Redistributing academic leaders—next steps

Steven Dew - 03 February 2022

Last November, I was pleased to share the report of the Academic Leaders Task Group. In that report, they provided a variety of options and recommendations for deploying academic leadership roles across departments, faculties, and colleges. Since then, I have been engaged in ongoing discussions with college and faculty deans to determine a path forward. We have considered carefully how the redistribution of academic leaders needs to align with work being done to consolidate services in the college offices as well as in the transition of core administrative services through SET.

We are now moving forward with an approach that aligns academic leaders primarily at the faculty level and allocates them on the basis of key drivers of activity, such as number of students, courses, research dollars and grants. By using this approach, we have greater flexibility and scalability, and can ensure that our professors—a valuable and critical resource—are focused on strategic roles that take the best advantage of their skills and expertise. We also ensure that administrative professionals are engaged in administrative tasks that match their professional expertise. The goal is not only to use our resources more efficiently, but also position us to grow and excel for the future.

I want to emphasize again the reasons why we are undertaking this work. As the university restructures to respond to funding cuts and to position itself for future success, an end-to-end reexamination of our systems is needed to streamline work, align resources with our mission, increase coordination and consistency across the institution, and elevate a focus on strategy and collaboration. That includes our examination of how professors are deployed with and tasked into academic leadership roles.

It is important to understand that we are currently putting too many resources towards academic administration both as individual leaders and as an institution as a whole. This is in large part because, historically, the assignment of professors into academic leadership positions has been driven by organizational structure rather than drivers of workload such as number of faculty, students or research intensity. Leaders have been assigned based on the existence of a unit, largely independent of how big the unit is and what it does. That results in highly variable roles, responsibilities, workloads, service levels and processes, and it also inhibits coordination and collaboration, process streamlining, engagement in institutional strategies and delivery of a consistent and high quality student/stakeholder experience.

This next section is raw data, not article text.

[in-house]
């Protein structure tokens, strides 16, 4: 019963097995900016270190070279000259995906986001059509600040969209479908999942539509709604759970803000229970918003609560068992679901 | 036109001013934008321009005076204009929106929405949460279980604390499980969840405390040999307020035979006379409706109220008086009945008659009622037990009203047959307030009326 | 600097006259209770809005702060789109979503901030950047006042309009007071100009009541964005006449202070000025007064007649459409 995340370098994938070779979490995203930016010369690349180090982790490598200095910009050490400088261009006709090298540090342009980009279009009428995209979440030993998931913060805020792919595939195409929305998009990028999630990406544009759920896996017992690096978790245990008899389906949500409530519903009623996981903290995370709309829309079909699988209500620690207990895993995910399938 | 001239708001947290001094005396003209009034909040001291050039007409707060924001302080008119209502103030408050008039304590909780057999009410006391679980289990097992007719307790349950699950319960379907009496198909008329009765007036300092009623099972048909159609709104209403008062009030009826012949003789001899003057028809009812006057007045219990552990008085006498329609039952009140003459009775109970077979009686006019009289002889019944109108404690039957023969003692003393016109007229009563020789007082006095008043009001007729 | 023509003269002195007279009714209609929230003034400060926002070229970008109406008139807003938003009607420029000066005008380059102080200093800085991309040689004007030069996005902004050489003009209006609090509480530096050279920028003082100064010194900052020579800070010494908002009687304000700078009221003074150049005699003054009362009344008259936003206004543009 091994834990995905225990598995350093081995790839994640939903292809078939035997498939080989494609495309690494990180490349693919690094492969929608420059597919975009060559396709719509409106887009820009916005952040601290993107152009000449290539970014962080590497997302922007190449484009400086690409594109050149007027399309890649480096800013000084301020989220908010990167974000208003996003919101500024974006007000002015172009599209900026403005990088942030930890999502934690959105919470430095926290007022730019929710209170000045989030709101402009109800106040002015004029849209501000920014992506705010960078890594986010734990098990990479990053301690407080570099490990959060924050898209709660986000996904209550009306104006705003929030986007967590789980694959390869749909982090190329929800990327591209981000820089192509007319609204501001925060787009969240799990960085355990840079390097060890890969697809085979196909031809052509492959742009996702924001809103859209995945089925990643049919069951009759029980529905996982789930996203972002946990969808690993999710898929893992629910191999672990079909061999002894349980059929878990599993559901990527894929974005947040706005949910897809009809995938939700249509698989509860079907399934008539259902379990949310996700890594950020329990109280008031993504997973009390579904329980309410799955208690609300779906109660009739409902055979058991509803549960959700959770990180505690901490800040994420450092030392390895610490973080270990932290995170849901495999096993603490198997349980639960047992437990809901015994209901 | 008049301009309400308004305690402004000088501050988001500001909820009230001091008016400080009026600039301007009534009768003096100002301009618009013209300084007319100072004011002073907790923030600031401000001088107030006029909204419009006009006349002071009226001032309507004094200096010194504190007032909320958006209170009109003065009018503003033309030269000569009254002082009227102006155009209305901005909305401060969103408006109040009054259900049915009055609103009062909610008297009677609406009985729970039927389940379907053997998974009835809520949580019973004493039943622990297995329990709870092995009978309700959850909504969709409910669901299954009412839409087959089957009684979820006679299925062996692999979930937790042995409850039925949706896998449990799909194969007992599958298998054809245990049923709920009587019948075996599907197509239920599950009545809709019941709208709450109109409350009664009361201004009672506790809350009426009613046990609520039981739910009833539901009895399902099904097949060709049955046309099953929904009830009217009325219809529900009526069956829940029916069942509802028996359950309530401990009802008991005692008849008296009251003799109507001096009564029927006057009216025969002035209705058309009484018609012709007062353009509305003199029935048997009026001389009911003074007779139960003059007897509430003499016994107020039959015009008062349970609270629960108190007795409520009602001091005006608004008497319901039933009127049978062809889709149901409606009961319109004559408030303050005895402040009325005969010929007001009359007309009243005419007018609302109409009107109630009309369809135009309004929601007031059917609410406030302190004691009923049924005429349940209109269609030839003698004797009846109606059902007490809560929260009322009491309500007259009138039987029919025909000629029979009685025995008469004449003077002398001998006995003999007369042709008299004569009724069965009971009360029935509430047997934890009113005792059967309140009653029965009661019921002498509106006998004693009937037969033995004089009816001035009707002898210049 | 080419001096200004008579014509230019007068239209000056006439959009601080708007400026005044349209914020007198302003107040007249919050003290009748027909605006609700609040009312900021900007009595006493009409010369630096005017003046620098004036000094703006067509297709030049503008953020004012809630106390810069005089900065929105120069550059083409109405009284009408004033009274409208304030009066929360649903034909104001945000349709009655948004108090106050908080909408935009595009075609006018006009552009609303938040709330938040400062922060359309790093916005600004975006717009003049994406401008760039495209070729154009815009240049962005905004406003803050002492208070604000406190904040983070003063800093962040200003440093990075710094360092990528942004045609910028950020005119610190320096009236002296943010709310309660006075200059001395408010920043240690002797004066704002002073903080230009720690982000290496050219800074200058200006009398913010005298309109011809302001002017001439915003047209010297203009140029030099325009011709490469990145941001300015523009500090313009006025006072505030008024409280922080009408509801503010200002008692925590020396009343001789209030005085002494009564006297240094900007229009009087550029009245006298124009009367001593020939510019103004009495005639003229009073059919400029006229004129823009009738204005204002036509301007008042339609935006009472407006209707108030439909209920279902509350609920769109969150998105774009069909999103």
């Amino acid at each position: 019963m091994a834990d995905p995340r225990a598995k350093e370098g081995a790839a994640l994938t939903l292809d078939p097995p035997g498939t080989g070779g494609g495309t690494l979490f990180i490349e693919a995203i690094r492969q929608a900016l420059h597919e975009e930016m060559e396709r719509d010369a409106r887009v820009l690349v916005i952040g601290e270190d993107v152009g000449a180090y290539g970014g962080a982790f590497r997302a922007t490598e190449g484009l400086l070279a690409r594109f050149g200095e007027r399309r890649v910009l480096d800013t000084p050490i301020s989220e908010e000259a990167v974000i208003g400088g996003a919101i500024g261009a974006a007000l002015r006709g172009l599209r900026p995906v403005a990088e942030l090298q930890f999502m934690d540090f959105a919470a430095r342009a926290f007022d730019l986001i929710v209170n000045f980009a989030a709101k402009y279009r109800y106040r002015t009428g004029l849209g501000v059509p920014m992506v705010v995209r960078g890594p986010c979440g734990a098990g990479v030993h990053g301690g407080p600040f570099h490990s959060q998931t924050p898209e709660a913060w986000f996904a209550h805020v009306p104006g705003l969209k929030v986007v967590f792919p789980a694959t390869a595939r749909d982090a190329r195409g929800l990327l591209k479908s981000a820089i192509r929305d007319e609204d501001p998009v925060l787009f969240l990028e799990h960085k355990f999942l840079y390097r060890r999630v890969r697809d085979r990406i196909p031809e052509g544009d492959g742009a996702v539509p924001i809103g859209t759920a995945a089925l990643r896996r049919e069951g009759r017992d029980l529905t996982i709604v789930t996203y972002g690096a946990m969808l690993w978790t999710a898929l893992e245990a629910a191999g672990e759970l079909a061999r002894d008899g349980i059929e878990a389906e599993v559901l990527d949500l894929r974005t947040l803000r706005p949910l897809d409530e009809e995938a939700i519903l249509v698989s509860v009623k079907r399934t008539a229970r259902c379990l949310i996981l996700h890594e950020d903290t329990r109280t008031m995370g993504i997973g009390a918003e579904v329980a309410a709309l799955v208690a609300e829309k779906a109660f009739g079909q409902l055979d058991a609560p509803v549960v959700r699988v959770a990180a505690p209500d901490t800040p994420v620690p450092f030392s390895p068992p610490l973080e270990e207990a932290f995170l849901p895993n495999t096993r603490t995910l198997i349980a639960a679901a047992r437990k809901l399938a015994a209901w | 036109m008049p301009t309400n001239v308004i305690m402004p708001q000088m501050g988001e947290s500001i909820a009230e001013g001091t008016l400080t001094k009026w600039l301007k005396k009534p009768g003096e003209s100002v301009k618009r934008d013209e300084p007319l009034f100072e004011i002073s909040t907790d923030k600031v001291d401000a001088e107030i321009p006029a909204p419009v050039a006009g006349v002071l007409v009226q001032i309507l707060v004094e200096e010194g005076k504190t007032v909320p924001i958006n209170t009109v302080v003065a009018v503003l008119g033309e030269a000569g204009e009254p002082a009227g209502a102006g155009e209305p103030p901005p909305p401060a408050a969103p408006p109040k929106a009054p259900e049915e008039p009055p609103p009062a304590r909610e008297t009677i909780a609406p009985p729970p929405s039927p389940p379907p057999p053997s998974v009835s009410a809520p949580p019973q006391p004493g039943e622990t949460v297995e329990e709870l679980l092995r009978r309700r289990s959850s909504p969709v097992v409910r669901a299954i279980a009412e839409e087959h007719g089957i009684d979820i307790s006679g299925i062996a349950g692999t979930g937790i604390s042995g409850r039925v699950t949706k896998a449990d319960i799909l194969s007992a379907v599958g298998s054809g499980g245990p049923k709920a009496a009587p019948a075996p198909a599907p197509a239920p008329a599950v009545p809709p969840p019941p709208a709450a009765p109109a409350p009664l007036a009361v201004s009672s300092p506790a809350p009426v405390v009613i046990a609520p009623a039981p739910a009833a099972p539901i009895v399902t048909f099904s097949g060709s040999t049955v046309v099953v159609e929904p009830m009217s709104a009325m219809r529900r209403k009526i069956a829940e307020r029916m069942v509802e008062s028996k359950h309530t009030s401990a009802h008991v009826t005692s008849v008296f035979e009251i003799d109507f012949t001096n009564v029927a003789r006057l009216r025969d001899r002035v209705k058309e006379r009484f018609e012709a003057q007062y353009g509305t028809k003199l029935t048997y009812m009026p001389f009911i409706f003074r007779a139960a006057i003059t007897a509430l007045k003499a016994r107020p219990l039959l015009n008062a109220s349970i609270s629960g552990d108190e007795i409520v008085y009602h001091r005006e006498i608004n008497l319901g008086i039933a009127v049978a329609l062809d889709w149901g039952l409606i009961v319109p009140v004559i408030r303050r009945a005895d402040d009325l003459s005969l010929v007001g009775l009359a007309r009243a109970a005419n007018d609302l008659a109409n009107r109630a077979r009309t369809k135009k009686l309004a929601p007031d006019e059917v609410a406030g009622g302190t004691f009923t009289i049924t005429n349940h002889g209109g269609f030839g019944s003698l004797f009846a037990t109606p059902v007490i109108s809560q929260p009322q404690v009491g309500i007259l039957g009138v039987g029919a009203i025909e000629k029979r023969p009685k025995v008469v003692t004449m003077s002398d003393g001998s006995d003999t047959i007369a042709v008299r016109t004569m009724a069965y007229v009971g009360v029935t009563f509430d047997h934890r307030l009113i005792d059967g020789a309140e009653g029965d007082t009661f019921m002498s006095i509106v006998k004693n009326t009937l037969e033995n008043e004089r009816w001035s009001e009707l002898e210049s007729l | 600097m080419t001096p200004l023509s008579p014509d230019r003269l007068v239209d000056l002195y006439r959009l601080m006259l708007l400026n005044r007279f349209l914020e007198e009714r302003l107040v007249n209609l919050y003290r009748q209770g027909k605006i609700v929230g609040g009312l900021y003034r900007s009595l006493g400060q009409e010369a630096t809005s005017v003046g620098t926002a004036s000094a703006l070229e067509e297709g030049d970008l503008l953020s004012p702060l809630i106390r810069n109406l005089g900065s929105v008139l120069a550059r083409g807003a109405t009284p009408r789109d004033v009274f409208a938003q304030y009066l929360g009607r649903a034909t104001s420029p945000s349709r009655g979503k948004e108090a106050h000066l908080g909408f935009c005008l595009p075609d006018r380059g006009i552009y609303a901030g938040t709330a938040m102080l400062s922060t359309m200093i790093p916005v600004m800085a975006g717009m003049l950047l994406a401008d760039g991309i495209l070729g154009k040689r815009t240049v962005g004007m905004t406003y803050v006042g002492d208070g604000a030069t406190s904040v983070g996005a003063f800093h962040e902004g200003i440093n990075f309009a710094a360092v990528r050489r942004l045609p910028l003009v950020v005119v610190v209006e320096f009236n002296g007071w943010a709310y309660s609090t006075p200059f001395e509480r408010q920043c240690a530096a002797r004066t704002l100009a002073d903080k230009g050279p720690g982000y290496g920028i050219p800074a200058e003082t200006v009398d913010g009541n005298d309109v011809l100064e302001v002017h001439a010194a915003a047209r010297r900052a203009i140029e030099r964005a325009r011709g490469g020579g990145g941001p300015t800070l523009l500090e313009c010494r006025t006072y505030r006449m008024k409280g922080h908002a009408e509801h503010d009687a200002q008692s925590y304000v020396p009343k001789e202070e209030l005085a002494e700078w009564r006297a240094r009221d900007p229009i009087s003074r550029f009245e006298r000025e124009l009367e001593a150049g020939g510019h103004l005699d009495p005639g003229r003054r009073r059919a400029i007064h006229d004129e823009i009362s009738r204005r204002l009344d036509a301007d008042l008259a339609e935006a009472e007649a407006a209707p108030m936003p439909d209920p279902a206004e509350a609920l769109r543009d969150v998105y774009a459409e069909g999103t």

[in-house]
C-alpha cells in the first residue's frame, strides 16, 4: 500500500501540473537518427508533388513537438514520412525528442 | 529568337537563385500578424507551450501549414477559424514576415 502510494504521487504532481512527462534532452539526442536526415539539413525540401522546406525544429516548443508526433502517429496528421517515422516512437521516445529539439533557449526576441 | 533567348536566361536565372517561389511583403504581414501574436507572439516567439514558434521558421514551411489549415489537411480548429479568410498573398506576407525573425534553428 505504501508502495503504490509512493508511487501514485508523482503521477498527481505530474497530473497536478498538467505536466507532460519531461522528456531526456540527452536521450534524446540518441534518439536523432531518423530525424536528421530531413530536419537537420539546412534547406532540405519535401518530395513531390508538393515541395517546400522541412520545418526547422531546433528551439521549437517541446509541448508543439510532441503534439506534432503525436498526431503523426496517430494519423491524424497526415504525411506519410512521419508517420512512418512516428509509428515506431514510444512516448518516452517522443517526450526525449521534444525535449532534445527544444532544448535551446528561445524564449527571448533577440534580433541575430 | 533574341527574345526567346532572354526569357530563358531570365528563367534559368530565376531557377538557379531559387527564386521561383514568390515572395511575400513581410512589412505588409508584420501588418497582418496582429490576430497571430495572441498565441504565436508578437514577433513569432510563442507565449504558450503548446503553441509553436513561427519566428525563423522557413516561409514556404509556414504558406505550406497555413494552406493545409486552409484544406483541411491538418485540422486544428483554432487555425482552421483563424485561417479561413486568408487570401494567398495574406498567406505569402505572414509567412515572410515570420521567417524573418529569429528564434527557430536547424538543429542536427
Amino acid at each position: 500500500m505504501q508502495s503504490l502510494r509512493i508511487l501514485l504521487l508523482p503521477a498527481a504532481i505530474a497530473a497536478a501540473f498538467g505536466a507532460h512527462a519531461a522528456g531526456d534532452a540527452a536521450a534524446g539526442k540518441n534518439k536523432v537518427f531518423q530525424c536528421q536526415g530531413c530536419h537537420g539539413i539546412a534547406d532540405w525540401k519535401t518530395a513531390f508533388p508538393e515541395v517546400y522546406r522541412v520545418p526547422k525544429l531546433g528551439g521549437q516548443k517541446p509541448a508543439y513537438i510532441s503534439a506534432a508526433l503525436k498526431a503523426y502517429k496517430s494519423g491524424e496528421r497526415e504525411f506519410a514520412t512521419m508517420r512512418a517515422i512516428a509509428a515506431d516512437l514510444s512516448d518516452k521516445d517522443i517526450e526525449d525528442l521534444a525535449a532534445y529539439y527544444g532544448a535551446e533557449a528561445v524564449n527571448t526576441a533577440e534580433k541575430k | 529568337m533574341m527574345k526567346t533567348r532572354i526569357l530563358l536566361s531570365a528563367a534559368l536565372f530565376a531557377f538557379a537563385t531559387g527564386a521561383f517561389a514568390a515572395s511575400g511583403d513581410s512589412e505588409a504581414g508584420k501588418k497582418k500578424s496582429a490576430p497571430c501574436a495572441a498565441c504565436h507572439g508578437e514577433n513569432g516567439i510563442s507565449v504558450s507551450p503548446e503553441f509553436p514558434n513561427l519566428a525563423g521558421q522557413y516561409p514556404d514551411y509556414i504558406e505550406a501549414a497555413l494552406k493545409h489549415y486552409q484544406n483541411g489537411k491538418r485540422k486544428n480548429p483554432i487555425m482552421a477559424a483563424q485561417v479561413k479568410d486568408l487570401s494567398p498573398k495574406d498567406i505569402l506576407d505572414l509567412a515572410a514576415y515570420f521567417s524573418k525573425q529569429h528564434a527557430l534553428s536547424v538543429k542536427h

At its core, the redistribution of academic leaders is about figuring out how we can do less work, provide greater consistency, and make the work done by academic leaders as strategic and impactful as possible. We must rethink not only the distribution of academic leaders but the kind and quantity of work that academic leaders do. Reducing redundancy is key. By changing, we can also do more to support academic leaders, provide better clarity and consistency for their roles, and ensure their work is focused more on leadership and not operations.

I firmly believe that university's academic and administrative staff should both be focused on what they do best. The new distribution of academic leadership roles will help to ensure a) that we have the maximum number of professors devoted to core teaching, research, and community engagement activities; b) that those in academic leadership positions are focused on academic program and policy development; and c) that administrative work best done by highly-skilled administrative professionals is done by our highly skilled staff.

This week, I provided deans with their faculty's allocation of academic leaders. Deans will have flexibility to tailor the allocation to the specific circumstances and needs of the faculty. Over the next month, they will be working with their leadership teams and college deans to develop a proposal for implementation of their allocation. More discussions will follow and no doubt there may be some downstream refinements required. However, I expect that many roles will be in place for July 1, 2022, while others may take longer to operationalize.

Many people have been involved in developing the model and plan we are now implementing. Thank you all for your feedback and input to your deans and to me. I look forward to continuing this work with you in the coming weeks and months.

Steven Dew
Provost and Vice-President (Academic)



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